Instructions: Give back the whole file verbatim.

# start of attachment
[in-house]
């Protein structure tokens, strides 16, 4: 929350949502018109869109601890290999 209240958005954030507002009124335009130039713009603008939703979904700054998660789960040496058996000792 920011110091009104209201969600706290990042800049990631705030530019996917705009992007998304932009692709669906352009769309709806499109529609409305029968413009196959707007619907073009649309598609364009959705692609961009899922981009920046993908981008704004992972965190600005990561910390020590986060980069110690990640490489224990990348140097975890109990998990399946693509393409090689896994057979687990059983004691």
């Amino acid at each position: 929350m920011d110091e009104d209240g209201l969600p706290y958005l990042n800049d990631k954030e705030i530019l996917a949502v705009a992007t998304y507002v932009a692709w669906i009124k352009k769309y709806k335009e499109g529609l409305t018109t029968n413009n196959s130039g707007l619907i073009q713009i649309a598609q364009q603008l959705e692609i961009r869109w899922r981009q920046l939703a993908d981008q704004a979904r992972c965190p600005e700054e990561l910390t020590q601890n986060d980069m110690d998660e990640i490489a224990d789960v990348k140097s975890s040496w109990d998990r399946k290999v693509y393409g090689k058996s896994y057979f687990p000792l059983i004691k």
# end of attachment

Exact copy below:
[in-house]
């Protein structure tokens, strides 16, 4: 929350949502018109869109601890290999 209240958005954030507002009124335009130039713009603008939703979904700054998660789960040496058996000792 920011110091009104209201969600706290990042800049990631705030530019996917705009992007998304932009692709669906352009769309709806499109529609409305029968413009196959707007619907073009649309598609364009959705692609961009899922981009920046993908981008704004992972965190600005990561910390020590986060980069110690990640490489224990990348140097975890109990998990399946693509393409090689896994057979687990059983004691």
């Amino acid at each position: 929350m920011d110091e009104d209240g209201l969600p706290y958005l990042n800049d990631k954030e705030i530019l996917a949502v705009a992007t998304y507002v932009a692709w669906i009124k352009k769309y709806k335009e499109g529609l409305t018109t029968n413009n196959s130039g707007l619907i073009q713009i649309a598609q364009q603008l959705e692609i961009r869109w899922r981009q920046l939703a993908d981008q704004a979904r992972c965190p600005e700054e990561l910390t020590q601890n986060d980069m110690d998660e990640i490489a224990d789960v990348k140097s975890s040496w109990d998990r399946k290999v693509y393409g090689k058996s896994y057979f687990p000792l059983i004691k």